This exercise is from English, Economics & Management, a book which  is an adaptation by Prof Rajiva Wijesinha of the original volume by Gartney and Stroup that presented basic economic principles simply. The principles are essentially liberal, but their universality will be clear in the context of the development of social and economic theories all over the world in the last few decades. 

I am grateful to Michael Walker of the Canadian Fraser Institute for encouraging me to use this text for English Teaching. The book should be used in conjunction with A Handbook of English Grammar (Foundation Books, Cambridge University Press, India). The full text of English, Economics & Management, as well as other  English books and materials that can be downloaded to enhance your English knowledge, can be found on the website of the Liberal Party of Sri Lanka. 


Mutual gain is the foundation of trade. Parties agree to an exchange because they anticipate that it will improve their well-being. The motivation for market exchange is summed up in the phrase, “If you do something good for me, I will do something good for you.” Trade is productive; it permits each of the trading partners to get more of what they want.

There are three major reasons why trade is productive—why it increases the wealth of people. First, trade channels goods and services to those who value them most. A good or service does not have value just because it exists. Material things are not wealth until they are in the hands of someone who values them. The preferences, knowledge, and goals of people vary widely. Thus, a good that is virtually worthless to one may be a precious gem to another.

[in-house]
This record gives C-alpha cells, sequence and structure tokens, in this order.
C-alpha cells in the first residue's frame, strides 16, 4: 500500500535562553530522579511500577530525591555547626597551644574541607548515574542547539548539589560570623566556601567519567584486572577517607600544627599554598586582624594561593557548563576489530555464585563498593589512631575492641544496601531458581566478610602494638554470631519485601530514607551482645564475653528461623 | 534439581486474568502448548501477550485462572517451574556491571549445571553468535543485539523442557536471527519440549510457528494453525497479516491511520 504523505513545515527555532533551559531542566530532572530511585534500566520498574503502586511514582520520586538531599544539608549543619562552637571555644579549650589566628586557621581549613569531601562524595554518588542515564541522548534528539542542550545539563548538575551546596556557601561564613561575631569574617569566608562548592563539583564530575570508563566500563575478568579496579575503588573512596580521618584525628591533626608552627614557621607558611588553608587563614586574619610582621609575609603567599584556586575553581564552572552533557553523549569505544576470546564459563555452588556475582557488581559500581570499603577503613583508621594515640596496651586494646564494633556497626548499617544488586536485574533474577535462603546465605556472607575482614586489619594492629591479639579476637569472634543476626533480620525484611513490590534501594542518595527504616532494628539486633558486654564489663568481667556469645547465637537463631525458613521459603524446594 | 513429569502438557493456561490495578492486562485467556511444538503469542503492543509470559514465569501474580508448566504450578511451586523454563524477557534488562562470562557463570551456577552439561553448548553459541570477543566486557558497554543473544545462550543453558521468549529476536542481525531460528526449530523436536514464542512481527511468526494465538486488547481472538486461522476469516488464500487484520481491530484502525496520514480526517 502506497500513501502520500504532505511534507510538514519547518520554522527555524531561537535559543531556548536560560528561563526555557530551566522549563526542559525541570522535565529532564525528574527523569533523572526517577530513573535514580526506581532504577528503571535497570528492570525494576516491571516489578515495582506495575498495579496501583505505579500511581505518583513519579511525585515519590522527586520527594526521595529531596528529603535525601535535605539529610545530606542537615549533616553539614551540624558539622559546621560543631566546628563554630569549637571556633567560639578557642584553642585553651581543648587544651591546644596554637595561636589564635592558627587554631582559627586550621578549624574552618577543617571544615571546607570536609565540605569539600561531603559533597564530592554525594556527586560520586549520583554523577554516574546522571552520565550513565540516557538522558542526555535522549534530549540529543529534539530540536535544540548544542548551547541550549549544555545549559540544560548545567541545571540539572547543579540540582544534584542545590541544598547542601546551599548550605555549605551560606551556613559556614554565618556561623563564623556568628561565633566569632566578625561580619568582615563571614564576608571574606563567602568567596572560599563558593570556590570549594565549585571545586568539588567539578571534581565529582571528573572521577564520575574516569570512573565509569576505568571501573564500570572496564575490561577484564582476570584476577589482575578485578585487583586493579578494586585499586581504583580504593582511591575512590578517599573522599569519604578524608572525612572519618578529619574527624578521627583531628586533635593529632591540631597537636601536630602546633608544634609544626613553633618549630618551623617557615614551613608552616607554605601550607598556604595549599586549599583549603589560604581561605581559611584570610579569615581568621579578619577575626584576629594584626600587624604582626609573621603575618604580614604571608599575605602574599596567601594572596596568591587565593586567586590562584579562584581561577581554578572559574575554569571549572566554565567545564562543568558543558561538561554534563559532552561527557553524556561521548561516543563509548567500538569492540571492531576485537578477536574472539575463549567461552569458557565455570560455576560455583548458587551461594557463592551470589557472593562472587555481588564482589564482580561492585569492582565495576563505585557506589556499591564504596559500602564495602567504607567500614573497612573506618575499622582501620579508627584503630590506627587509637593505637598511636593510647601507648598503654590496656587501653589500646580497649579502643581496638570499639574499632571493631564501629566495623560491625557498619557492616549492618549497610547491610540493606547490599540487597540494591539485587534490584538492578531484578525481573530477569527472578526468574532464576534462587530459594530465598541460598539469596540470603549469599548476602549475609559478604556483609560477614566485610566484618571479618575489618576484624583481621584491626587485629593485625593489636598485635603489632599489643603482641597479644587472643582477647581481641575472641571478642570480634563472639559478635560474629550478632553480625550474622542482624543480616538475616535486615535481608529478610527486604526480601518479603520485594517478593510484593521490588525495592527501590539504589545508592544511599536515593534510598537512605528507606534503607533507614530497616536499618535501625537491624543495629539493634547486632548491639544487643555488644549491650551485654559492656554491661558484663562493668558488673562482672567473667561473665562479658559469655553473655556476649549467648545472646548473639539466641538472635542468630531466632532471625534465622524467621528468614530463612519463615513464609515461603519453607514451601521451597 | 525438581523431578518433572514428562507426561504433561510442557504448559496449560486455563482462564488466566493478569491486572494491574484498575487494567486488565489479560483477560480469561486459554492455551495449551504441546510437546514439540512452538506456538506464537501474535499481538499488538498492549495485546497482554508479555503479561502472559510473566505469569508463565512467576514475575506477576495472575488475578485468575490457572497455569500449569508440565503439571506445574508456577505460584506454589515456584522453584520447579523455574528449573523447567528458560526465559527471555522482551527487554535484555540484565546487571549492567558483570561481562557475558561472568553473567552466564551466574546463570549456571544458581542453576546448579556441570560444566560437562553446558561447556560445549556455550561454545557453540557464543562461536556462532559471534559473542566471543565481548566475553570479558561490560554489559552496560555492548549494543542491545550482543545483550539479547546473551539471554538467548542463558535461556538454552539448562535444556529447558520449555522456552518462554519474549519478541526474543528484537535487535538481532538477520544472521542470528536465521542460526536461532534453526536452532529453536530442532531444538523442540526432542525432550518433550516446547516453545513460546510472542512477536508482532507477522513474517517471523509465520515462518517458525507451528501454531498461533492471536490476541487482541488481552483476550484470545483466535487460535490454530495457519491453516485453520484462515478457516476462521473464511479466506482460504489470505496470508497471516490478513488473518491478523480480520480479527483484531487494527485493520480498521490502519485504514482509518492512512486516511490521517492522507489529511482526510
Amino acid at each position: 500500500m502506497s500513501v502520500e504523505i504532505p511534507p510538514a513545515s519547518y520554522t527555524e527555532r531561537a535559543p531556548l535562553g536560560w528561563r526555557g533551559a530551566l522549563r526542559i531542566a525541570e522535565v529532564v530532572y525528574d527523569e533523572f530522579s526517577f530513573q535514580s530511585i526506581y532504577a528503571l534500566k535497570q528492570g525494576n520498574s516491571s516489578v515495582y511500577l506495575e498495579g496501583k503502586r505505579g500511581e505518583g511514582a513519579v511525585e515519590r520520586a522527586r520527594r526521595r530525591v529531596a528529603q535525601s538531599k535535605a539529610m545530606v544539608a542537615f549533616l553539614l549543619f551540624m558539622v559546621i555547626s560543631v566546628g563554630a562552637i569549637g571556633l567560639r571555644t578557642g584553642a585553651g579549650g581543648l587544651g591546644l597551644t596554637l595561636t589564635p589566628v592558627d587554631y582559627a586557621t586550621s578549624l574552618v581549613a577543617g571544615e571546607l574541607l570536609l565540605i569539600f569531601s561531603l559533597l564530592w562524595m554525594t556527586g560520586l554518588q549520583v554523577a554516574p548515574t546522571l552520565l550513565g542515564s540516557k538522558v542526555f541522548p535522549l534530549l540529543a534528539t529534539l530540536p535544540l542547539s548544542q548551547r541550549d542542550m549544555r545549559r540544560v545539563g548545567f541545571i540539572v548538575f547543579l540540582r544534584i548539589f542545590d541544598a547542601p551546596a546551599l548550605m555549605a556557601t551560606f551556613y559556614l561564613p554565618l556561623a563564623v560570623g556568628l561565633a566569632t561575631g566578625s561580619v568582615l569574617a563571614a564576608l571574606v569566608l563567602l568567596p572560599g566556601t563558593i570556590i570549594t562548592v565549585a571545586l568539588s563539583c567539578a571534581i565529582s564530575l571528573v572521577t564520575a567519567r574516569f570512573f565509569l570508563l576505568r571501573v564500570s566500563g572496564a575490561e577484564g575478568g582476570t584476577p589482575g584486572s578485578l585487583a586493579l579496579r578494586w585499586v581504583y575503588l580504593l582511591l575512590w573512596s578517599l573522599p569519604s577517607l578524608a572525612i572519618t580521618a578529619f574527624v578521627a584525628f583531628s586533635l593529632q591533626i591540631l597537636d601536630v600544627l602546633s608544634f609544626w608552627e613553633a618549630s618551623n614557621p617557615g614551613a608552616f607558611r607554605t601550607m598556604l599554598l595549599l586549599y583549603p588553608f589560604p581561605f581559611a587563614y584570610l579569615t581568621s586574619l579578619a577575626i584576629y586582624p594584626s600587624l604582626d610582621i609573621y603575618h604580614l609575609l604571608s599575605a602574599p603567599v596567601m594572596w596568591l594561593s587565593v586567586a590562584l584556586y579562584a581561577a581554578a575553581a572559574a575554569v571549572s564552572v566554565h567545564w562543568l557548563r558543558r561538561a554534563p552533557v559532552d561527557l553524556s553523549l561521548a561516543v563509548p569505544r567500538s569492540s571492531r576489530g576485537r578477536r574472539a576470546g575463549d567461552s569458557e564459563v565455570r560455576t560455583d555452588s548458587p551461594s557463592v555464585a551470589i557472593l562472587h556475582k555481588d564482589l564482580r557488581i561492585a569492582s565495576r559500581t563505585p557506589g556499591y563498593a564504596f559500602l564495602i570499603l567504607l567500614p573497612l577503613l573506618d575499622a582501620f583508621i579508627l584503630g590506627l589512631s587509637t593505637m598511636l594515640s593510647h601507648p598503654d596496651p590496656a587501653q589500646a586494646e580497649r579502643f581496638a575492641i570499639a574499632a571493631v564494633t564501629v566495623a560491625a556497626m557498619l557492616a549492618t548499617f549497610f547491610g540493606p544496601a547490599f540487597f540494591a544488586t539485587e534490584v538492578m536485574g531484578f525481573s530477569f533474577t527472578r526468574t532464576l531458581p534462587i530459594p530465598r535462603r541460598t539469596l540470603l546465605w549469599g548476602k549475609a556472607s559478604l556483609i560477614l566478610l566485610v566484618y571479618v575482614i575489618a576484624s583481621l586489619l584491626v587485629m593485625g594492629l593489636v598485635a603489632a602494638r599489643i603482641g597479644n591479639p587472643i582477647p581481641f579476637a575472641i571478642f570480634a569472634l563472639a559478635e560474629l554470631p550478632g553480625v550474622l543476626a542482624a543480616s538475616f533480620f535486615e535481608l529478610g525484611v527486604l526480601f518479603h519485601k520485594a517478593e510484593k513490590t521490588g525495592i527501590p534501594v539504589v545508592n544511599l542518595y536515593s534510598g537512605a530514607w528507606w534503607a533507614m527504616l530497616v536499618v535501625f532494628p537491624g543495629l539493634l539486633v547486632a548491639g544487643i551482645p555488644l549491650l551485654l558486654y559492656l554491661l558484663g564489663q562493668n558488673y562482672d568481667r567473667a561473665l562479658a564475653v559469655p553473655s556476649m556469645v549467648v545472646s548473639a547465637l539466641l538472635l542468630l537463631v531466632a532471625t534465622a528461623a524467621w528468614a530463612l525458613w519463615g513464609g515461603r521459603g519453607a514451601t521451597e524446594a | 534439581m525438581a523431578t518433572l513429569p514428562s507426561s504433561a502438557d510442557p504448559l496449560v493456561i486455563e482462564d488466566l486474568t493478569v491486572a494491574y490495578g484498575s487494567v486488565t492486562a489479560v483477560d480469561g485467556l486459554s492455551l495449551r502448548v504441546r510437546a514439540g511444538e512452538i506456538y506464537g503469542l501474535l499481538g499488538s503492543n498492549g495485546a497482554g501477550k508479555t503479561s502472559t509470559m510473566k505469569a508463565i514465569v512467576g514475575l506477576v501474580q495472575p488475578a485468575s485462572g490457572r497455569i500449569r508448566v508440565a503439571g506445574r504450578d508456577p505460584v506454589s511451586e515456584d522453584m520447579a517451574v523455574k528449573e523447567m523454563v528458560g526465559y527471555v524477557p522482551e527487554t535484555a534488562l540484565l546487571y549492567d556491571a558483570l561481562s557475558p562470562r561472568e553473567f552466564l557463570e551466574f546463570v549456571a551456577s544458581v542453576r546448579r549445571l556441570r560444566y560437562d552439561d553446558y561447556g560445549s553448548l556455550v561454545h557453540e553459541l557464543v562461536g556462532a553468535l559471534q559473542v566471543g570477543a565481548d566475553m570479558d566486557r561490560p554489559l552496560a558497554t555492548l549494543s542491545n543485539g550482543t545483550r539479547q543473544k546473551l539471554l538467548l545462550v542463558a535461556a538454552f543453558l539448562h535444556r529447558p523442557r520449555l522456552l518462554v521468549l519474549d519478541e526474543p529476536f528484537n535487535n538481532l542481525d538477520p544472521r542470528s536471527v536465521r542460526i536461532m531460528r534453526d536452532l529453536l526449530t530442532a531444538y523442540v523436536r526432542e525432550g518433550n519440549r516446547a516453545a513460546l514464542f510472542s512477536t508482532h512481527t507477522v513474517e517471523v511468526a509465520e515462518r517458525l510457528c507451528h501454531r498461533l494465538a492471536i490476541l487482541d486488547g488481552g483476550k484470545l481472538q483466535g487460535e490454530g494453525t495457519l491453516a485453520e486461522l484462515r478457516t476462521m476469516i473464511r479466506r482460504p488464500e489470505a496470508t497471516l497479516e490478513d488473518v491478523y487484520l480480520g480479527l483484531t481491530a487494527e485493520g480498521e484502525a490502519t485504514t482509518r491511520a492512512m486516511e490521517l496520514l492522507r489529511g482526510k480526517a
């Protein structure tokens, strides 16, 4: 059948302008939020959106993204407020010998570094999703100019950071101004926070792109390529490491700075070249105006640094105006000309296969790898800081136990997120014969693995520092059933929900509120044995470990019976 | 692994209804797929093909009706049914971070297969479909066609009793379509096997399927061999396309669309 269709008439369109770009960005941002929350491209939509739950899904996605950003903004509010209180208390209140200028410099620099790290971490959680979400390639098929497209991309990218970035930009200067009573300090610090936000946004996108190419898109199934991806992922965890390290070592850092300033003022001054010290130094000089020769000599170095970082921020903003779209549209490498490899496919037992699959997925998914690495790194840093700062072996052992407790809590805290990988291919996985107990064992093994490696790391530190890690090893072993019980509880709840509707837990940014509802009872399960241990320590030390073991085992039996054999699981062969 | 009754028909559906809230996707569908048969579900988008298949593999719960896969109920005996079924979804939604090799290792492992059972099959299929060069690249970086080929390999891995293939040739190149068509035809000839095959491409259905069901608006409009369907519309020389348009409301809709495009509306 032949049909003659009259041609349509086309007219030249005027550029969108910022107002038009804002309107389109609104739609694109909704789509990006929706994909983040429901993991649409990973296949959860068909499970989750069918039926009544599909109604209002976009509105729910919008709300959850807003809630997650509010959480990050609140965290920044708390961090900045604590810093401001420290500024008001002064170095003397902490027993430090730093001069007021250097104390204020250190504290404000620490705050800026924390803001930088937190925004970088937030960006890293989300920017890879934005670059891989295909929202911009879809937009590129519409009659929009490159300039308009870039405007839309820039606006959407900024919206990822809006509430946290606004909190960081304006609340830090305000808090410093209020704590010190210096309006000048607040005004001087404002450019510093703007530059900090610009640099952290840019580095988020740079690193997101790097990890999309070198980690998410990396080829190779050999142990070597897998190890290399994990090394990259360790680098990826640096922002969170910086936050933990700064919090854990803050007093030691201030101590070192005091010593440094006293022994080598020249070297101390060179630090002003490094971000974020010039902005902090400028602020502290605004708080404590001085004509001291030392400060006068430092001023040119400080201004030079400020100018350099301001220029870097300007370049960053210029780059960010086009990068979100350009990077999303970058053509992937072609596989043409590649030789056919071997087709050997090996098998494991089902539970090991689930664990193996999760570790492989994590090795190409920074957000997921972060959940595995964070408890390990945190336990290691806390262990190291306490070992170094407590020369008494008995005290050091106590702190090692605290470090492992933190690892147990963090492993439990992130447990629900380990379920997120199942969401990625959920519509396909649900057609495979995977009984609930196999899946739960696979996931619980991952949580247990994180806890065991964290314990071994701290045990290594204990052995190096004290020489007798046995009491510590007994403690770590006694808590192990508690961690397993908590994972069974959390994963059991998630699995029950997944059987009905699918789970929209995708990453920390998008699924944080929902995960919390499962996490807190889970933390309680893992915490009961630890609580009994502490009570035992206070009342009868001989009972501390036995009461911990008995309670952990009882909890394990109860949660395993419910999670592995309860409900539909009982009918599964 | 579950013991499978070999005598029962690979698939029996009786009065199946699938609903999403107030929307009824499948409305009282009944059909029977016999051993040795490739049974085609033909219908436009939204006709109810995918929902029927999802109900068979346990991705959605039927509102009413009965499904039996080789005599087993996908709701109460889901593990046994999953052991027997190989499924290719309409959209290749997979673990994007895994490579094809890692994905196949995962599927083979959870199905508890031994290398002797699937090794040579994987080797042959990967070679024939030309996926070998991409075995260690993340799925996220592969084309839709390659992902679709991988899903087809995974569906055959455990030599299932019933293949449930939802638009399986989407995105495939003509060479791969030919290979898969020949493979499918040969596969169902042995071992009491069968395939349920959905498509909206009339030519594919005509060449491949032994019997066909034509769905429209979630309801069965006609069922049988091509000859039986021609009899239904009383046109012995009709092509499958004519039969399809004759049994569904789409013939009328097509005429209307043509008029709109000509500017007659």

For example, a highly technical book on electronics that is of no value to an art collector may be worth thousands of rupees to an engineer. Similarly, a painting that is unappreciated by an engineer may be an object of great value to an art collector. Therefore, a voluntary exchange that moves the electronics book to the engineer and the painting to the art collector will increase the value of both goods. At the same time, the exchange will increase the wealth of both trading partners and the nation because it moves goods from people who value them less to people who value them more.

Second, exchange permits trading partners to gain from specializing in the production of those things they do best. Specialization allows us to expand total output. A group of individuals, regions, or nations will be able to produce a larger output when each specializes in the production of goods and services it can provide at a low cost, and uses their sales revenue to trade for desired goods it can provide only at a high cost. Economists refer to this principle as the law of comparative advantage.

In many ways, gains from trade and specialization are common sense. Examples abound. Trade permits a skilled carpenter to specialize in the production of frame housing while trading the earnings from housing sales to purchase food, clothing, automobiles, and thousands of other goods that the carpenter is not so skilled at producing. Similarly, trade allows Canadian farmers to specialize in the production of wheat and use the revenue from wheat sales to buy Brazilian coffee, a commodity that the Canadians could produce only at a high cost. Simultaneously, it is cheaper for Brazilians to use their resources to grow coffee and use the revenue from this to buy what they need.